By Chris Gray
By Corey Deiterman
By Jef With One F
By Chris Gray
By Rocks Off
By Rocks Off
But as Hurd stresses over lunch one day with longtime associate Skelton: "I can never overstate that if you don't enjoy doing this with the people you're doing it with"
"You'd better stay home," interjects Skelton.
Yes, The Cornell Hurd Band does it for the original reason many people started playing rock and roll in the first place (or at least before it became a career choice rather than rebellion from convention): the sheer fun of it. Proof of that can be found in the fact that three of the current members -- Young, White and Gordon -- all started with the group by sitting in.
The players stay around because the experience is great. White, who has played with Jimmie Dale Gilmore and Butch Hancock, as well as with his wife, Jo Carol Pierce, says that The Cornell Hurd Band is by far his favorite of anything he has played in. "And by far the best. It's good music, and they play it well." But for him it's also "the humor and the wit and the mind of the band" that wins his loyalty.
He also asserts that being in the band keeps their inner child alive. "It also molds character, kind of like being in the Boy Scouts. I'm a better person for being in the band."
Says Hurd: "A lot of this stuff is who you like playing with." Hurd spent time leading his previous bands on the California scene in the '70s, as well as touring the country. After a hiatus from music in the early '80s, he landed in Florida, and he put The Cornell Hurd Band back together when he found himself living near his childhood pal and longtime bassist Frank Roeber (who returned to Florida a few years back but is still a member in absentia).
Eventually Hurd knew he needed to relocate from the Sunshine State to make the music he wanted to. "I was at that age in my late thirties, and I said, 'Man, if I am going to do showbiz, I am going to do the thing that I want to do. I am no longer going to worry about anything other than playing the kind of music I want to do.' There was only one place to do it, as far as I was concerned. We talked about Nashville, Los Angeles, New York City and Austin, and it was never really a contest."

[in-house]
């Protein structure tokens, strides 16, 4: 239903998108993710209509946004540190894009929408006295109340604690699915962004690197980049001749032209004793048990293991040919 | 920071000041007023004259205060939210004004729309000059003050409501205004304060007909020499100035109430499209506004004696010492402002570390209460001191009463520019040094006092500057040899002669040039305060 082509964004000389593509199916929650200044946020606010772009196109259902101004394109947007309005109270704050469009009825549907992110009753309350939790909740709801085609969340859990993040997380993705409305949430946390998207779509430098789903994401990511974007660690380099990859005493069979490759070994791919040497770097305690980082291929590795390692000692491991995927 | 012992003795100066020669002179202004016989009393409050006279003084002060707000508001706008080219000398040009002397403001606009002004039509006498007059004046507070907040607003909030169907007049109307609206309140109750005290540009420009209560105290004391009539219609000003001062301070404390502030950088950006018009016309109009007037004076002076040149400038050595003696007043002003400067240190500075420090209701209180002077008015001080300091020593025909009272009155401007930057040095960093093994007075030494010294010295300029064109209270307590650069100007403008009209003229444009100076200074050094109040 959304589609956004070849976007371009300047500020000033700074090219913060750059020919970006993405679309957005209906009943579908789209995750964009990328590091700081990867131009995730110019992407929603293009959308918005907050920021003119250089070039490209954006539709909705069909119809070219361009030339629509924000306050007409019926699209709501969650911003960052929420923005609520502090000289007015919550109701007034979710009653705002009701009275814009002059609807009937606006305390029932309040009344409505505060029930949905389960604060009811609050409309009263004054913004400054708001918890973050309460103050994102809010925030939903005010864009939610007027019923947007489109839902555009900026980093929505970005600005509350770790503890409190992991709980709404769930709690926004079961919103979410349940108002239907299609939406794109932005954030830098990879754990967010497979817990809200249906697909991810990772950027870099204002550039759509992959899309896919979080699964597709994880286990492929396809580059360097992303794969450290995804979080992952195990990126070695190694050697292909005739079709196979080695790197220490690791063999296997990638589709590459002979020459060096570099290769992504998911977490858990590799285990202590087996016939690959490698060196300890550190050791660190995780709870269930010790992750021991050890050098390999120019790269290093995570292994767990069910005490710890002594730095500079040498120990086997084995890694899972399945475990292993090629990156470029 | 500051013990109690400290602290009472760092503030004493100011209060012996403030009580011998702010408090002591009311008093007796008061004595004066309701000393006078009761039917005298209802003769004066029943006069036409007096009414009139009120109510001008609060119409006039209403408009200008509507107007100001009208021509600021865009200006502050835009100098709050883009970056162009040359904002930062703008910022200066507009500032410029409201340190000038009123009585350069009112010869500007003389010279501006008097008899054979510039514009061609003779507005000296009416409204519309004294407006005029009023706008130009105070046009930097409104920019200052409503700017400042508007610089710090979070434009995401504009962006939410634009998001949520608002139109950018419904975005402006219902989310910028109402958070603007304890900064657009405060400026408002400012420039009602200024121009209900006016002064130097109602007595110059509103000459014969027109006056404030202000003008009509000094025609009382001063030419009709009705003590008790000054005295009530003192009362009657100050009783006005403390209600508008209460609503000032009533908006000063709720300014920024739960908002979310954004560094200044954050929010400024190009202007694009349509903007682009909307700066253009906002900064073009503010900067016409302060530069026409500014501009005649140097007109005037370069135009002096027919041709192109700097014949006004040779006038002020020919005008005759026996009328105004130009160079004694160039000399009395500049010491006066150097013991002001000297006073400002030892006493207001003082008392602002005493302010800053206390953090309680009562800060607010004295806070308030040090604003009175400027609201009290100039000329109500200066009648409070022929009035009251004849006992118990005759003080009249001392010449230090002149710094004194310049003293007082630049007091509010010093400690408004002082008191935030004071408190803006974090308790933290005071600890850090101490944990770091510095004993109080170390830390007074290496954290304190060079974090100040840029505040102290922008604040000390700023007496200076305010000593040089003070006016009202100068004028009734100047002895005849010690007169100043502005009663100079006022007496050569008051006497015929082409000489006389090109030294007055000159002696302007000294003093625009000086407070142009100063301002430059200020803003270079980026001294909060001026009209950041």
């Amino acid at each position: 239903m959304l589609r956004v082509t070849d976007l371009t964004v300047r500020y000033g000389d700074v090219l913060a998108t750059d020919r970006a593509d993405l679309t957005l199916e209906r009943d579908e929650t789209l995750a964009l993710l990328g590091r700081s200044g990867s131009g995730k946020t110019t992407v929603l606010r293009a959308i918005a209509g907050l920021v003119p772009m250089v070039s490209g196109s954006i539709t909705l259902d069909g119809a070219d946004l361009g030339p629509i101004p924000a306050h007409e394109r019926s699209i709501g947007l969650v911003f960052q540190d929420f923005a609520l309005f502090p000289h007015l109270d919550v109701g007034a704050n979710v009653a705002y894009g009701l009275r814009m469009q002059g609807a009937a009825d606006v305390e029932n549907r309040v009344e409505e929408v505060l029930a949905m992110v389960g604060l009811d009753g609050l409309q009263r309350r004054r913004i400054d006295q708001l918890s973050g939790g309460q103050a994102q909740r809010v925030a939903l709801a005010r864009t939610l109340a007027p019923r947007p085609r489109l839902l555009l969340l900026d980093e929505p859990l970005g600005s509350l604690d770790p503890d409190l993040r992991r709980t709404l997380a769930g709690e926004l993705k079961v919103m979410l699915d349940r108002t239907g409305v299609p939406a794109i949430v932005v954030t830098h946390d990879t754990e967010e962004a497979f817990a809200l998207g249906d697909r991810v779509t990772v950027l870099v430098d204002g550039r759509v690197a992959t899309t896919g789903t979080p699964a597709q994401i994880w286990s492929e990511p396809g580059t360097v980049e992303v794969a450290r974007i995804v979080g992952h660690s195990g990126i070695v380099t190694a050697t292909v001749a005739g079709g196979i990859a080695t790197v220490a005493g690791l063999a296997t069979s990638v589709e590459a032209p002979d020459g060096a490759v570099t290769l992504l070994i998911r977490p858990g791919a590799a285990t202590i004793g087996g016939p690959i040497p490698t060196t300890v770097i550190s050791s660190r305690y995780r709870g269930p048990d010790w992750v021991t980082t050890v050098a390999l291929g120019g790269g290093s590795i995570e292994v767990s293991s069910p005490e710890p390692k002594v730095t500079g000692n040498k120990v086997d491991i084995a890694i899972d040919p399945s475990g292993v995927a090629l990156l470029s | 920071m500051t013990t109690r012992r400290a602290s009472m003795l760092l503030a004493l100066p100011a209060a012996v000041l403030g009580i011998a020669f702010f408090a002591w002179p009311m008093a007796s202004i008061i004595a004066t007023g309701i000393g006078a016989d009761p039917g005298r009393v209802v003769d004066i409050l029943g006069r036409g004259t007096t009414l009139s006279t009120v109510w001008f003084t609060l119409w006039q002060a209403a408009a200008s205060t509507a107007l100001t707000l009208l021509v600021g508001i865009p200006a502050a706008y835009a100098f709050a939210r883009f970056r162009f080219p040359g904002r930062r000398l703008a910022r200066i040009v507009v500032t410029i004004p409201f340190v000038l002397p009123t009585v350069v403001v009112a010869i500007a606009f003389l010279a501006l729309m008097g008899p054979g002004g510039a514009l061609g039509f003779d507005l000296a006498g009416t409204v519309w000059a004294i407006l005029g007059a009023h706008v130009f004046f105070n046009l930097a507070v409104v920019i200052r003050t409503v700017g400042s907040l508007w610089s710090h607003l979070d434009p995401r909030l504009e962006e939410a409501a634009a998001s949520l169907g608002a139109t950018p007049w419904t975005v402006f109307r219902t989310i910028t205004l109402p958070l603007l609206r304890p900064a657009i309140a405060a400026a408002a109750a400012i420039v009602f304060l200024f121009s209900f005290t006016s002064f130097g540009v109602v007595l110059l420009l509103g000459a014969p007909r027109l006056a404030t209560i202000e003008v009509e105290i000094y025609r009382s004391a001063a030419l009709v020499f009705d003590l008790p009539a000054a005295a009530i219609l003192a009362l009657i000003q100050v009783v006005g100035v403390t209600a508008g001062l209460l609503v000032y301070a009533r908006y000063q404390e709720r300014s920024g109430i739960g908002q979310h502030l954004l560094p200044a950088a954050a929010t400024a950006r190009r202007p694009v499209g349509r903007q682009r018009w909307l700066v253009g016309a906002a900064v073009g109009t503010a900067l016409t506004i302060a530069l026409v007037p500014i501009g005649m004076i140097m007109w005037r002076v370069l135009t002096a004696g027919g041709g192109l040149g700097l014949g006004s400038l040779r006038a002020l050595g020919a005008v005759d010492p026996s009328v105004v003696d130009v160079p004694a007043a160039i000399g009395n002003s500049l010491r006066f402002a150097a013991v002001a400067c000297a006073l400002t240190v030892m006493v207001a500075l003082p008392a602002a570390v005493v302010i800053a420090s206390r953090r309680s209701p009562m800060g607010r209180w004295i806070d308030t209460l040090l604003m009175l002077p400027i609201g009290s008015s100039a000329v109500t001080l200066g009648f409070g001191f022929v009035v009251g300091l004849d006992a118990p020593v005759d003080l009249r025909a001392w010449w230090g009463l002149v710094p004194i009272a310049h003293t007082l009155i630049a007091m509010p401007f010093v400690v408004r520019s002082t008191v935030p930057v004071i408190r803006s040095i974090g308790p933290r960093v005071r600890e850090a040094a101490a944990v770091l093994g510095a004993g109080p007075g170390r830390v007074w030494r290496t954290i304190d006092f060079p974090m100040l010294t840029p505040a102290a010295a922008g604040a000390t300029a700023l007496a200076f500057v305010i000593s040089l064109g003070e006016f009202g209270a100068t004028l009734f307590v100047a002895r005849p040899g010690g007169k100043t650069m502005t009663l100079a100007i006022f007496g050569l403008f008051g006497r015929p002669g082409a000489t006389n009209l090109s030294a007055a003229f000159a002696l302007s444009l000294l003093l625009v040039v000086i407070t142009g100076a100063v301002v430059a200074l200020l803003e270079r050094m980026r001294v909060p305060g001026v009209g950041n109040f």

Since hitting Austin in the early '90s, The Cornell Hurd Band has released five excellent CDs, which of late have not gotten the local media attention enjoyed by lesser Austin acts.
So in the end, it all comes down to the music and the pleasure the band members have in making it and sharing one another's company. "I consider myself fortunate that I don't have to depend on music for a living," says Hurd.
Says Skelton: "I don't know if I'd want to. I don't know what I'd do if I did music for a living. What would I do all day if I didn't have a job. Sit around all day? Mow my lawn? I don't think so. I need something to do."
Hurd cites an observation he once heard by Cyndi Lauper to justify his motivation. "She said, 'Do not ever do this for the money. If you do this for the money, you will be so unhappy. You have to do it because you want to more than anything.' "
Skelton agrees that fame and fortune are, in the end, not the goal. "I can't understand that motive. If music is your primary purpose, you just do that, even if you are playing for your dogs."
It can still sometimes rankle Hurd to be making such quality music while not enjoying the bigger buzz that often surrounds so many other acts in Austin, bands that haven't anywhere near the heritage Hurd has developed and might someday be long gone while Hurd and his group are still at it. But then there are those small, special moments of recognition, such as when he and Skelton are handed Sharpies during a recent meal at Hoody's and are asked to add their autographs to the restaurant's wall of fame.
"People say music is your hobby, and I bristle at that," Hurd says. "It's a part of your personality, your psyche, your identity. It's a personality disorder. I like playing with good musicians. I like playing for people."